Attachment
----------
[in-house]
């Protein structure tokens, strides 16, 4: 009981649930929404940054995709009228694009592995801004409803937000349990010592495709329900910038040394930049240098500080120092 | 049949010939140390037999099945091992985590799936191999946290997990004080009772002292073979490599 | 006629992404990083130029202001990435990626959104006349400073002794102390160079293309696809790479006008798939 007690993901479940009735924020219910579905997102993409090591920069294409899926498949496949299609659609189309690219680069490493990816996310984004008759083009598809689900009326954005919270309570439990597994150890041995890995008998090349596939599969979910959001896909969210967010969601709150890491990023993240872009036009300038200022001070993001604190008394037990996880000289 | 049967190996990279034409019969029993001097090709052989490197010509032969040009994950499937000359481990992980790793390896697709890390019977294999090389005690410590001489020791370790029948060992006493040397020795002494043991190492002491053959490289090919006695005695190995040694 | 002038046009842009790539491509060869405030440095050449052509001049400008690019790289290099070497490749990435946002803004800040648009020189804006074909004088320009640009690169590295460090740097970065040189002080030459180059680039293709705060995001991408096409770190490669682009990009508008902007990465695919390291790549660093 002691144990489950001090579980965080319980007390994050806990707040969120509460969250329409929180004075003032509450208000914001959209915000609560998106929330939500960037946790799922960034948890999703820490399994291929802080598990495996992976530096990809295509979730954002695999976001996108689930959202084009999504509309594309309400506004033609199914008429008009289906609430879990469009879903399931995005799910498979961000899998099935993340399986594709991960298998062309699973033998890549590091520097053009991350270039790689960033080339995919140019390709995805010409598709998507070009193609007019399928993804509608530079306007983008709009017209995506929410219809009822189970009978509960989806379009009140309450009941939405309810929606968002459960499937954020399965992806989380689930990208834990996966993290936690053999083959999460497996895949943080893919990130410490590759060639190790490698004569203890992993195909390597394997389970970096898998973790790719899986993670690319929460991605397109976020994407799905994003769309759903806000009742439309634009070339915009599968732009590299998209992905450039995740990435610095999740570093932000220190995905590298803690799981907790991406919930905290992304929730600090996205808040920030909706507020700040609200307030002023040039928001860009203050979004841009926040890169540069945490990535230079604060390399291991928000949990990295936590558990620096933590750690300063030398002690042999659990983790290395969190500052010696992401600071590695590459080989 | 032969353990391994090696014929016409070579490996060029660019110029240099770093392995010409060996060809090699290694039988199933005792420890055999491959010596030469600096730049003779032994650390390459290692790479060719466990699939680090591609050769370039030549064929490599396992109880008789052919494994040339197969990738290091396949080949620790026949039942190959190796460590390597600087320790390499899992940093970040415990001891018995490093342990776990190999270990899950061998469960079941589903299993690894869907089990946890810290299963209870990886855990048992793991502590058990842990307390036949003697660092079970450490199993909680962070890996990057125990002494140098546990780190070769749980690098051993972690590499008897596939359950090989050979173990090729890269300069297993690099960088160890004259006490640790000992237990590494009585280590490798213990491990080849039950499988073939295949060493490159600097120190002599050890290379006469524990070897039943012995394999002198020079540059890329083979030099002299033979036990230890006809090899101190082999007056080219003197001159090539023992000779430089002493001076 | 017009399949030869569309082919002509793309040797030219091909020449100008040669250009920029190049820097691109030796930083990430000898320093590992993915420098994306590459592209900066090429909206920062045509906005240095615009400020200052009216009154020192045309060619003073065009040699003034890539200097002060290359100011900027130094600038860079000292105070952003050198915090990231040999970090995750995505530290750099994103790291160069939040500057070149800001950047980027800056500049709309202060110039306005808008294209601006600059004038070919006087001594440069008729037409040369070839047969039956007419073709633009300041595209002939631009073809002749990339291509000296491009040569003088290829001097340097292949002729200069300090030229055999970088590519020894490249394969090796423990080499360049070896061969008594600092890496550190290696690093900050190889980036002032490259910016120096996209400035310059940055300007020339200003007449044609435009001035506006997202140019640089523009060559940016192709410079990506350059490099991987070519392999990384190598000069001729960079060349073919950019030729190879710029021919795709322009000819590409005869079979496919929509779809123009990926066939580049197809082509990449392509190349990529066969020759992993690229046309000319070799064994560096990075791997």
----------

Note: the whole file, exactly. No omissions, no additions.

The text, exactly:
[in-house]
């Protein structure tokens, strides 16, 4: 009981649930929404940054995709009228694009592995801004409803937000349990010592495709329900910038040394930049240098500080120092 | 049949010939140390037999099945091992985590799936191999946290997990004080009772002292073979490599 | 006629992404990083130029202001990435990626959104006349400073002794102390160079293309696809790479006008798939 007690993901479940009735924020219910579905997102993409090591920069294409899926498949496949299609659609189309690219680069490493990816996310984004008759083009598809689900009326954005919270309570439990597994150890041995890995008998090349596939599969979910959001896909969210967010969601709150890491990023993240872009036009300038200022001070993001604190008394037990996880000289 | 049967190996990279034409019969029993001097090709052989490197010509032969040009994950499937000359481990992980790793390896697709890390019977294999090389005690410590001489020791370790029948060992006493040397020795002494043991190492002491053959490289090919006695005695190995040694 | 002038046009842009790539491509060869405030440095050449052509001049400008690019790289290099070497490749990435946002803004800040648009020189804006074909004088320009640009690169590295460090740097970065040189002080030459180059680039293709705060995001991408096409770190490669682009990009508008902007990465695919390291790549660093 002691144990489950001090579980965080319980007390994050806990707040969120509460969250329409929180004075003032509450208000914001959209915000609560998106929330939500960037946790799922960034948890999703820490399994291929802080598990495996992976530096990809295509979730954002695999976001996108689930959202084009999504509309594309309400506004033609199914008429008009289906609430879990469009879903399931995005799910498979961000899998099935993340399986594709991960298998062309699973033998890549590091520097053009991350270039790689960033080339995919140019390709995805010409598709998507070009193609007019399928993804509608530079306007983008709009017209995506929410219809009822189970009978509960989806379009009140309450009941939405309810929606968002459960499937954020399965992806989380689930990208834990996966993290936690053999083959999460497996895949943080893919990130410490590759060639190790490698004569203890992993195909390597394997389970970096898998973790790719899986993670690319929460991605397109976020994407799905994003769309759903806000009742439309634009070339915009599968732009590299998209992905450039995740990435610095999740570093932000220190995905590298803690799981907790991406919930905290992304929730600090996205808040920030909706507020700040609200307030002023040039928001860009203050979004841009926040890169540069945490990535230079604060390399291991928000949990990295936590558990620096933590750690300063030398002690042999659990983790290395969190500052010696992401600071590695590459080989 | 032969353990391994090696014929016409070579490996060029660019110029240099770093392995010409060996060809090699290694039988199933005792420890055999491959010596030469600096730049003779032994650390390459290692790479060719466990699939680090591609050769370039030549064929490599396992109880008789052919494994040339197969990738290091396949080949620790026949039942190959190796460590390597600087320790390499899992940093970040415990001891018995490093342990776990190999270990899950061998469960079941589903299993690894869907089990946890810290299963209870990886855990048992793991502590058990842990307390036949003697660092079970450490199993909680962070890996990057125990002494140098546990780190070769749980690098051993972690590499008897596939359950090989050979173990090729890269300069297993690099960088160890004259006490640790000992237990590494009585280590490798213990491990080849039950499988073939295949060493490159600097120190002599050890290379006469524990070897039943012995394999002198020079540059890329083979030099002299033979036990230890006809090899101190082999007056080219003197001159090539023992000779430089002493001076 | 017009399949030869569309082919002509793309040797030219091909020449100008040669250009920029190049820097691109030796930083990430000898320093590992993915420098994306590459592209900066090429909206920062045509906005240095615009400020200052009216009154020192045309060619003073065009040699003034890539200097002060290359100011900027130094600038860079000292105070952003050198915090990231040999970090995750995505530290750099994103790291160069939040500057070149800001950047980027800056500049709309202060110039306005808008294209601006600059004038070919006087001594440069008729037409040369070839047969039956007419073709633009300041595209002939631009073809002749990339291509000296491009040569003088290829001097340097292949002729200069300090030229055999970088590519020894490249394969090796423990080499360049070896061969008594600092890496550190290696690093900050190889980036002032490259910016120096996209400035310059940055300007020339200003007449044609435009001035506006997202140019640089523009060559940016192709410079990506350059490099991987070519392999990384190598000069001729960079060349073919950019030729190879710029021919795709322009000819590409005869079979496919929509779809123009990926066939580049197809082509990449392509190349990529066969020759992993690229046309000319070799064994560096990075791997």